In-database machine learning? It’s easier than you think
It seems like everybody knows how to train predictive models in languages like Python, R, and Julia. But what about SQL? How can you leverage the power of a well-known database language for machine learning?
SQL has been around for decades, but still isn’t recognized as a language for machine learning. Sure, I’d pick Python any day of the week, but sometimes in-database machine learning is the only option.
We’ll use Oracle Cloud for this article. It’s free, so please register and create an instance of the OLTP database (Version 19c, has 0.2TB of storage). Once done, establish a connection through the SQL Developer Web— or any other tool.
We’ll use a slightly modified version of a well-known Housing prices dataset — you can download it here. I’ve chosen this dataset because it doesn’t require any extensive preparation, so the focus can immediately be shifted to predictive modeling.
The article is structured as follows:
- Dataset loading and preparation
- Model settings
- Model training and evaluation
Dataset loading and preparation
If you are following along, I hope you’ve downloaded the datasetalready. You need to load it into the database with a tool of your choice — I’m using SQL Developer Web, a free tool provided by Oracle Cloud.
The loading process is straightforward — click on the upload button, choose the CSV file, and click Next a couple of time:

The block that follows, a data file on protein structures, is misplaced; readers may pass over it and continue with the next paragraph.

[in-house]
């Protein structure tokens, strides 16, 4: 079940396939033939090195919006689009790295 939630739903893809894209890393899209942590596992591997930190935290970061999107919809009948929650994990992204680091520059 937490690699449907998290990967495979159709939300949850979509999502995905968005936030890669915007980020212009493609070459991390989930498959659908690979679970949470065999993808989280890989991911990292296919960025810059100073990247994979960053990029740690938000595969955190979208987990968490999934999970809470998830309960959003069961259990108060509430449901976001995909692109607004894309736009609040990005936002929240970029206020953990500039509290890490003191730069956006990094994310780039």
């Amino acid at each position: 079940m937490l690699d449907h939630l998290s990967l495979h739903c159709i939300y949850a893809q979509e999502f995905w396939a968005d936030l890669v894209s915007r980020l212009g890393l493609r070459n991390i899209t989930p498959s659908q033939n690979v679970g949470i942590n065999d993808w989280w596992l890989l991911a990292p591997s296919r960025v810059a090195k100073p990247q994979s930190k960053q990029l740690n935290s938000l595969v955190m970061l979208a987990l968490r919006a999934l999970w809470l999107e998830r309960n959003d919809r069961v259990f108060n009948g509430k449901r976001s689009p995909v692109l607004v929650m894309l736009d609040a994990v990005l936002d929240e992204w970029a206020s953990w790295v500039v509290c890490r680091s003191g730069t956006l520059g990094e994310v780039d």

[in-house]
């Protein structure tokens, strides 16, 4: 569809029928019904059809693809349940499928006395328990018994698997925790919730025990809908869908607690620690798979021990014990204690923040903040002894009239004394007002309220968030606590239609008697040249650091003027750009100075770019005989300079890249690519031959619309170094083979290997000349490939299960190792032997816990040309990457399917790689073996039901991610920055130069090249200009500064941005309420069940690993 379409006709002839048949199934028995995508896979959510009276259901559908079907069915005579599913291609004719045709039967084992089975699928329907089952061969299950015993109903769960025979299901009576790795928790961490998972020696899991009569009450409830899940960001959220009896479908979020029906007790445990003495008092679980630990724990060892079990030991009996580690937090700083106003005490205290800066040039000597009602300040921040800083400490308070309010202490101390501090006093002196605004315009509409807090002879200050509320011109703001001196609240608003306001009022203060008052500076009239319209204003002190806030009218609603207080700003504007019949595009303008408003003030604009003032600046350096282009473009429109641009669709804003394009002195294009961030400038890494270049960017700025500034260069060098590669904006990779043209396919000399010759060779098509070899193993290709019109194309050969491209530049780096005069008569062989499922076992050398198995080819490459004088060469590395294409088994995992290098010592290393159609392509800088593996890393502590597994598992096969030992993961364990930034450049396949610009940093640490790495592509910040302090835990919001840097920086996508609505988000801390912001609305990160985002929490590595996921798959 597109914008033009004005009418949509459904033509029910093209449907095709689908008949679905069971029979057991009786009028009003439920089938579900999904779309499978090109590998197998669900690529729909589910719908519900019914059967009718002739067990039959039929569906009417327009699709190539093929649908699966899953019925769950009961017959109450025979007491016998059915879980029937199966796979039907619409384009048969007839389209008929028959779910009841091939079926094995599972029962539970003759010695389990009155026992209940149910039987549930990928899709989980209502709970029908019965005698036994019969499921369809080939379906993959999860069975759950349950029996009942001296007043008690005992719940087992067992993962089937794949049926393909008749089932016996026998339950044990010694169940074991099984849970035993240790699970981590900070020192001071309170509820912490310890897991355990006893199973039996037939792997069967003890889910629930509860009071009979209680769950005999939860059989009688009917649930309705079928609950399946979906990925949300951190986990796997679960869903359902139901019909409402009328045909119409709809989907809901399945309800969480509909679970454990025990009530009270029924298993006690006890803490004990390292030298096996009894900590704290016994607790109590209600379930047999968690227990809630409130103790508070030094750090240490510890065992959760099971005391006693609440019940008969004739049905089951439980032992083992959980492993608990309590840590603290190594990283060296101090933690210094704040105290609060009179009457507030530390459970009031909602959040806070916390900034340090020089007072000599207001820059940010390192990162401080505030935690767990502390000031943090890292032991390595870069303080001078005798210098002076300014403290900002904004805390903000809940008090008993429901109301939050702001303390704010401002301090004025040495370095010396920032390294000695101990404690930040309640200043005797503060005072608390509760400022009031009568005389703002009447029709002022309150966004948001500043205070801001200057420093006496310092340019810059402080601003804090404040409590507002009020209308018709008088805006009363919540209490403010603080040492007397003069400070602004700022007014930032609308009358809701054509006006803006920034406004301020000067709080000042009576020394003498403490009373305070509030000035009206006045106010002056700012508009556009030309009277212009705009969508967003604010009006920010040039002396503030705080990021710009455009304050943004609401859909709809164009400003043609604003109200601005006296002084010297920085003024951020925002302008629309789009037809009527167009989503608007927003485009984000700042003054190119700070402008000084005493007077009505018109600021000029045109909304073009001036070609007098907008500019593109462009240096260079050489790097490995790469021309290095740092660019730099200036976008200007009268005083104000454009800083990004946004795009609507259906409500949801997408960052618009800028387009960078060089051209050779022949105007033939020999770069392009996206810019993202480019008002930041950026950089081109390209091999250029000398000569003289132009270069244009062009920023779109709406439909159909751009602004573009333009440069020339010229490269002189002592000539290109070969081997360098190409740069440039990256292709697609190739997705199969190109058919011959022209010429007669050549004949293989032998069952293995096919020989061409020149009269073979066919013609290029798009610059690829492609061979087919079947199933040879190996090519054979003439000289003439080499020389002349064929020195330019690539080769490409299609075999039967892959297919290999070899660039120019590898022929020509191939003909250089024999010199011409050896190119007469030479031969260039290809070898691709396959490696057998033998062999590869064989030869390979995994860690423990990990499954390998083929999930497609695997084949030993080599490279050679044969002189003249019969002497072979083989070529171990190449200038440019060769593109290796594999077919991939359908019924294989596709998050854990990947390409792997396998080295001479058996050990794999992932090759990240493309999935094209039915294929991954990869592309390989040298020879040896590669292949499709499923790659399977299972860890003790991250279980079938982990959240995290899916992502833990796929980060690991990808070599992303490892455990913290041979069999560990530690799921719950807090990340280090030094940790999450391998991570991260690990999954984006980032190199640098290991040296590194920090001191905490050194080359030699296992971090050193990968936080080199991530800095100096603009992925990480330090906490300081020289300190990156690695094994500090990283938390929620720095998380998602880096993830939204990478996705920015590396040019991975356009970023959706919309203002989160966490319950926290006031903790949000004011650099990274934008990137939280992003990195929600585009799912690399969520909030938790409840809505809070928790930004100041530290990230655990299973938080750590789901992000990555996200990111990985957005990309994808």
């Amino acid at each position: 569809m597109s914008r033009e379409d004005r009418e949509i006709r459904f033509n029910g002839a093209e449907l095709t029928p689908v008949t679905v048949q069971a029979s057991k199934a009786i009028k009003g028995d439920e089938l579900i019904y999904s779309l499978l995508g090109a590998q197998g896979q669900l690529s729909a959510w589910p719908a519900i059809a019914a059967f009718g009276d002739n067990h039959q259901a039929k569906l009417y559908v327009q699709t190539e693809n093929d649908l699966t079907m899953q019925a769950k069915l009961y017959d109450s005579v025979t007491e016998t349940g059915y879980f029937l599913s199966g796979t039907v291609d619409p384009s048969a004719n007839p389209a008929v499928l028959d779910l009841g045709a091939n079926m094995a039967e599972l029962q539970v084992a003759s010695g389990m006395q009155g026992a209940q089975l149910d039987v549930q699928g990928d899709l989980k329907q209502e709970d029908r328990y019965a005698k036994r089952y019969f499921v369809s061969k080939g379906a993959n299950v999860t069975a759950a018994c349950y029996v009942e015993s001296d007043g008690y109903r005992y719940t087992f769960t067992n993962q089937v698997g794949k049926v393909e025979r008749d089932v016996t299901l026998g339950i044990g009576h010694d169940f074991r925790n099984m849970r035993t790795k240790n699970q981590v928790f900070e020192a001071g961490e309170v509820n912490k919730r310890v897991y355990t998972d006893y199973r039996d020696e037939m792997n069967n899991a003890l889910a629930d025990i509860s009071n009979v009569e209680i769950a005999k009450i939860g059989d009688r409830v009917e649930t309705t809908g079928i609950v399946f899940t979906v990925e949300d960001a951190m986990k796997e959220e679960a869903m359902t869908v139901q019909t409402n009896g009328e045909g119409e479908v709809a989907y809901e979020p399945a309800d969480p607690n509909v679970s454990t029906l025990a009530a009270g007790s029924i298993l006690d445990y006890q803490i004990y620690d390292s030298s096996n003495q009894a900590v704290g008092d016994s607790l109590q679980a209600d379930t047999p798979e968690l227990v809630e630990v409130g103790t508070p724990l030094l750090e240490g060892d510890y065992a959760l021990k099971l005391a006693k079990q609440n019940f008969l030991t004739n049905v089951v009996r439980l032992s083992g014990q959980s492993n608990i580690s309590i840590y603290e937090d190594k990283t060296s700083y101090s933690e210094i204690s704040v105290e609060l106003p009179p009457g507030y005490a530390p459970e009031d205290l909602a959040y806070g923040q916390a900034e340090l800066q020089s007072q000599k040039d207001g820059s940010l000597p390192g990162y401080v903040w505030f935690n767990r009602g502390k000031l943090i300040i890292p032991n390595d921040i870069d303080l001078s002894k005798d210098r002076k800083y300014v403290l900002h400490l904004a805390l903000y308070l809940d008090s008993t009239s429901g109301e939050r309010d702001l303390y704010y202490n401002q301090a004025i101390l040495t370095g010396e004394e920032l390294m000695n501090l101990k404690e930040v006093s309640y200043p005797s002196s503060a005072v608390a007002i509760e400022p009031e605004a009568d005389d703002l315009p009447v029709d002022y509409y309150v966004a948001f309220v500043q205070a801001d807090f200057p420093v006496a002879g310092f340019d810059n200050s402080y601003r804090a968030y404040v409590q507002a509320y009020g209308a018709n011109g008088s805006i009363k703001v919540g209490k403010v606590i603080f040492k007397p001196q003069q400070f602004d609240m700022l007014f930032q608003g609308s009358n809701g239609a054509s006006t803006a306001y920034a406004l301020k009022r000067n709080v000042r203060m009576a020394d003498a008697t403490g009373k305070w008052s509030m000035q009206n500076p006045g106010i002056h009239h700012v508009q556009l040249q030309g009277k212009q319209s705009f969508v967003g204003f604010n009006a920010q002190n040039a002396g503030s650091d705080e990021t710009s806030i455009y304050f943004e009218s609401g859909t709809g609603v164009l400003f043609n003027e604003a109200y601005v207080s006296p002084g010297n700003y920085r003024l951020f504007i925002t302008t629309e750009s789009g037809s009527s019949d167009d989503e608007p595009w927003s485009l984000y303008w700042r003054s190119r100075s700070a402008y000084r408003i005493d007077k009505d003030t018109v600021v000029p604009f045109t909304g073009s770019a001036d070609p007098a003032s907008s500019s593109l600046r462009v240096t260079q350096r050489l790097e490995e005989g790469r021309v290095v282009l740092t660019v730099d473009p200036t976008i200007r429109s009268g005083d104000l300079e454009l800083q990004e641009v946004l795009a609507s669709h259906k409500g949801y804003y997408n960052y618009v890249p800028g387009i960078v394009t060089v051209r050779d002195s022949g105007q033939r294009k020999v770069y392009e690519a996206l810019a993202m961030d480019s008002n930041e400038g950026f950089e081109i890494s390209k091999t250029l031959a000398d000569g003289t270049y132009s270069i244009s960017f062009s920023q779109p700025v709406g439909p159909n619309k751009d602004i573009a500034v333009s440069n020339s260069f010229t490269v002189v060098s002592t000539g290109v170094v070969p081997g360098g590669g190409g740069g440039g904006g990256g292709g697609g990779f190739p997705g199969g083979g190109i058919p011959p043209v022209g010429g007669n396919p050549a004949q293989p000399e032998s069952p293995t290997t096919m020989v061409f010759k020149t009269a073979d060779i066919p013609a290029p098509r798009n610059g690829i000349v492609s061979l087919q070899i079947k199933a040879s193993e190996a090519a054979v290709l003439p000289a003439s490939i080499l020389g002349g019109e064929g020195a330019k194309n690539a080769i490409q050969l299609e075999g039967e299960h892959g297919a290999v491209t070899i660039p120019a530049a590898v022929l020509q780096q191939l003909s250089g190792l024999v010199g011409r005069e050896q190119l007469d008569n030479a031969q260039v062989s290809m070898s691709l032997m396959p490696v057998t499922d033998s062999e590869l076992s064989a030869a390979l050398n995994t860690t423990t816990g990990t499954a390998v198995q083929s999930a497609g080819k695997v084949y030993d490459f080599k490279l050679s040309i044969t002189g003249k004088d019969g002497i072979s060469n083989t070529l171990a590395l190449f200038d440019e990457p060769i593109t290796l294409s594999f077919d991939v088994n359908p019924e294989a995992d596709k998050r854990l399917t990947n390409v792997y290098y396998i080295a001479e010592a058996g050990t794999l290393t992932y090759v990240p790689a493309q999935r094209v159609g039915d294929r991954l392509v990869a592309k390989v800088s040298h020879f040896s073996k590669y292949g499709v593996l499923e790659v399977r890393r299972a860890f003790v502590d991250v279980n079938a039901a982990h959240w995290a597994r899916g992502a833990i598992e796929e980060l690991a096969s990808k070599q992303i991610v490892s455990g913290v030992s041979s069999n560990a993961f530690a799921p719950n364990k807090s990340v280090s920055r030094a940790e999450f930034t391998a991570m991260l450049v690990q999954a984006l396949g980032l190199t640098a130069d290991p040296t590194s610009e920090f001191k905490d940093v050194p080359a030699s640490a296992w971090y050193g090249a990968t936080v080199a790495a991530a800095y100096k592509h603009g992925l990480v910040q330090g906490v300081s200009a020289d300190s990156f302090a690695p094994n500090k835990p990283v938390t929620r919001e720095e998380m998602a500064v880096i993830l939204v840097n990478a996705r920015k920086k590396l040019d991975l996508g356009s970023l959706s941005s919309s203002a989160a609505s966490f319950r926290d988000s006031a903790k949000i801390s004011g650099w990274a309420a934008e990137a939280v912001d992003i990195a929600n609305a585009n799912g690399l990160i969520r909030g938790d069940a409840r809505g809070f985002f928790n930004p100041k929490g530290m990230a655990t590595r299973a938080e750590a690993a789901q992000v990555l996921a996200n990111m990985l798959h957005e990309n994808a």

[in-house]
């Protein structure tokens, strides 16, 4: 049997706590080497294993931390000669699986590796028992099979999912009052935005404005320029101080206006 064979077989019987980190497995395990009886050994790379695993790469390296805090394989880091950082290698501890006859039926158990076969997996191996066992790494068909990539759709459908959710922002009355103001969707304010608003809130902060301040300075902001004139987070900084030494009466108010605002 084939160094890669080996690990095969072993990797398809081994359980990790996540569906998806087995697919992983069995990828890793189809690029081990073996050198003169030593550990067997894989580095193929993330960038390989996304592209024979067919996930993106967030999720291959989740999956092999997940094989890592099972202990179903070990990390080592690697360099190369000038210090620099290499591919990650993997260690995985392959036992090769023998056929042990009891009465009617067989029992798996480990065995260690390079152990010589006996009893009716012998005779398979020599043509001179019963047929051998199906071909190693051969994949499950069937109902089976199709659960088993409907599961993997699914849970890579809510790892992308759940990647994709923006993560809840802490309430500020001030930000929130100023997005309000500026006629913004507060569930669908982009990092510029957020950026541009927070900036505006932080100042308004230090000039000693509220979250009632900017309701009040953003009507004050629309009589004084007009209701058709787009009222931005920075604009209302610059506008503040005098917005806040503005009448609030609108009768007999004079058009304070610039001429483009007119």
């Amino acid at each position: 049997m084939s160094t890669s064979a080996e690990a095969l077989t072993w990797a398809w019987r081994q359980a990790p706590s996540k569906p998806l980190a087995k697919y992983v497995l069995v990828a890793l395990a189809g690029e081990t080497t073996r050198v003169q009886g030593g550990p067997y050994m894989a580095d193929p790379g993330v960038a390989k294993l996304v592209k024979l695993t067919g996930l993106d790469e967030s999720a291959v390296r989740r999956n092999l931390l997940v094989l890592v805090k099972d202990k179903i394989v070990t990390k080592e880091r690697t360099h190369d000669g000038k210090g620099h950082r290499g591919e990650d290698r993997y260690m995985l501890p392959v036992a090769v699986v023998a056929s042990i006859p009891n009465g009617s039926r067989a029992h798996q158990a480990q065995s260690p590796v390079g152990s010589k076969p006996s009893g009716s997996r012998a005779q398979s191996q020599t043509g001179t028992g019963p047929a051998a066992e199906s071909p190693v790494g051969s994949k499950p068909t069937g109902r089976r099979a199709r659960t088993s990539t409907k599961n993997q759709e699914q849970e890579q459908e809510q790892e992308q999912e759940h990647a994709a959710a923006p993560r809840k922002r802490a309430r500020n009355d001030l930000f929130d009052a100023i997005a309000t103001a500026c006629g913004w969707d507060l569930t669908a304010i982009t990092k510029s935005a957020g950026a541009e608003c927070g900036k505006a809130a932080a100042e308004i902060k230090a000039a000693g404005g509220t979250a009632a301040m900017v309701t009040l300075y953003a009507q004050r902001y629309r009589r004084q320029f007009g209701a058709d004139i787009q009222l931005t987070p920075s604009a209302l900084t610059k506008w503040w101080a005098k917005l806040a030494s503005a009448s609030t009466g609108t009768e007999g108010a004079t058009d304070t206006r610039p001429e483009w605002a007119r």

Mine is now stored in the
housingprices table. Here’s how the first couple of rows look like:
Oracle Machine Learning (OML) is a bit strange when it comes to creating models. Your data table must contain a column with an ID — numbers generated from a sequence. Our dataset doesn’t have that by default, so let’s add it manually:
CREATE SEQUENCE seq_housingprices; ALTER TABLE housingprices ADD ( row_id INTEGER DEFAULT seq_housingprices.NEXTVAL );
There’s only one thing left to do in this section: the train/test split. In SQL, that’s done by creating two views. The first view has 75% of the data randomly sampled, and the second one has the remaining 25%. The percentages were chosen arbitrarily:
BEGIN EXECUTE IMMEDIATE 'CREATE OR REPLACE VIEW housing_train_data AS SELECT * FROM housingprices SAMPLE (75) SEED (42)'; EXECUTE IMMEDIATE 'CREATE OR REPLACE VIEW housing_test_data AS SELECT * FROM housingprices MINUS SELECT * FROM housing_train_data'; END; /
We now have two views created —
housing_train_data for training and
housing_test_data for testing. There’s still one thing left to do before model training: to specify settings for the model. Let’s do that in the next section.
Oracle uses this settings table style for training predictive models. The settings table is made of two columns — one for the name and the other for the value.
Here’s how to create the table:
CREATE TABLE housing_model_settings( setting_name VARCHAR2(30), setting_value VARCHAR2(4000) );
The following information will be stored in this table:
- Type of model — let’s use a Generalized Linear Model (GLM)
- Diagnostics table name — for model statistics
- Data preparation technique — let’s go with the automatic
- Feature selection — disabled or enabled, let’s go with enabled